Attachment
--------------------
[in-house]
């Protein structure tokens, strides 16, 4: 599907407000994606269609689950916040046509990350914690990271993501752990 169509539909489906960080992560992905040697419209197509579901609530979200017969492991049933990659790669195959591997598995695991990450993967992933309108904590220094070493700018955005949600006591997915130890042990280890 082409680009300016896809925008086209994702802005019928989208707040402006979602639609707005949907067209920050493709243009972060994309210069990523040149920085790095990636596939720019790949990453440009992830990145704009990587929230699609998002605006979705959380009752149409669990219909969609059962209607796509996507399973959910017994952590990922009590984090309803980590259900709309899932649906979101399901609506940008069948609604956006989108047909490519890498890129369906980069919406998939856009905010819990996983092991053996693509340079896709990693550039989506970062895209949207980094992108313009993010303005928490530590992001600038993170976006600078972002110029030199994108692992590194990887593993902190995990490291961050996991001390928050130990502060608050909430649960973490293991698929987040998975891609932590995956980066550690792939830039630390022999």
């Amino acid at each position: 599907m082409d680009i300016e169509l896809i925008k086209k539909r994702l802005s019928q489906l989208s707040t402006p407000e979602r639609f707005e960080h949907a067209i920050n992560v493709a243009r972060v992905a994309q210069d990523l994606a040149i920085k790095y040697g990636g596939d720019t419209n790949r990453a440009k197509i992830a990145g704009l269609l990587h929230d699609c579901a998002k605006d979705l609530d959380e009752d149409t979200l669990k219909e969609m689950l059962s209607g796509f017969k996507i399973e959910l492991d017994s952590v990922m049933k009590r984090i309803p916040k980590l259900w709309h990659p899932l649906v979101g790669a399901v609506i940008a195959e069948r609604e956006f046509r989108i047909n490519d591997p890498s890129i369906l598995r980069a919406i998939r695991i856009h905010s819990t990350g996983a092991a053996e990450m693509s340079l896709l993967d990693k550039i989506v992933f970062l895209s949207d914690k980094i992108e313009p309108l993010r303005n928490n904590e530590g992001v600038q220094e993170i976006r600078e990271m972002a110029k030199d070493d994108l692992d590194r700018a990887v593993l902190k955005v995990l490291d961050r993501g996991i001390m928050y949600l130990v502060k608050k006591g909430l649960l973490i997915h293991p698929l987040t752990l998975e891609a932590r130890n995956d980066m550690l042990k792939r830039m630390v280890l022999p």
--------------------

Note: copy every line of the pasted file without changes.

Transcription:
[in-house]
């Protein structure tokens, strides 16, 4: 599907407000994606269609689950916040046509990350914690990271993501752990 169509539909489906960080992560992905040697419209197509579901609530979200017969492991049933990659790669195959591997598995695991990450993967992933309108904590220094070493700018955005949600006591997915130890042990280890 082409680009300016896809925008086209994702802005019928989208707040402006979602639609707005949907067209920050493709243009972060994309210069990523040149920085790095990636596939720019790949990453440009992830990145704009990587929230699609998002605006979705959380009752149409669990219909969609059962209607796509996507399973959910017994952590990922009590984090309803980590259900709309899932649906979101399901609506940008069948609604956006989108047909490519890498890129369906980069919406998939856009905010819990996983092991053996693509340079896709990693550039989506970062895209949207980094992108313009993010303005928490530590992001600038993170976006600078972002110029030199994108692992590194990887593993902190995990490291961050996991001390928050130990502060608050909430649960973490293991698929987040998975891609932590995956980066550690792939830039630390022999």
């Amino acid at each position: 599907m082409d680009i300016e169509l896809i925008k086209k539909r994702l802005s019928q489906l989208s707040t402006p407000e979602r639609f707005e960080h949907a067209i920050n992560v493709a243009r972060v992905a994309q210069d990523l994606a040149i920085k790095y040697g990636g596939d720019t419209n790949r990453a440009k197509i992830a990145g704009l269609l990587h929230d699609c579901a998002k605006d979705l609530d959380e009752d149409t979200l669990k219909e969609m689950l059962s209607g796509f017969k996507i399973e959910l492991d017994s952590v990922m049933k009590r984090i309803p916040k980590l259900w709309h990659p899932l649906v979101g790669a399901v609506i940008a195959e069948r609604e956006f046509r989108i047909n490519d591997p890498s890129i369906l598995r980069a919406i998939r695991i856009h905010s819990t990350g996983a092991a053996e990450m693509s340079l896709l993967d990693k550039i989506v992933f970062l895209s949207d914690k980094i992108e313009p309108l993010r303005n928490n904590e530590g992001v600038q220094e993170i976006r600078e990271m972002a110029k030199d070493d994108l692992d590194r700018a990887v593993l902190k955005v995990l490291d961050r993501g996991i001390m928050y949600l130990v502060k608050k006591g909430l649960l973490i997915h293991p698929l987040t752990l998975e891609a932590r130890n995956d980066m550690l042990k792939r830039m630390v280890l022999p």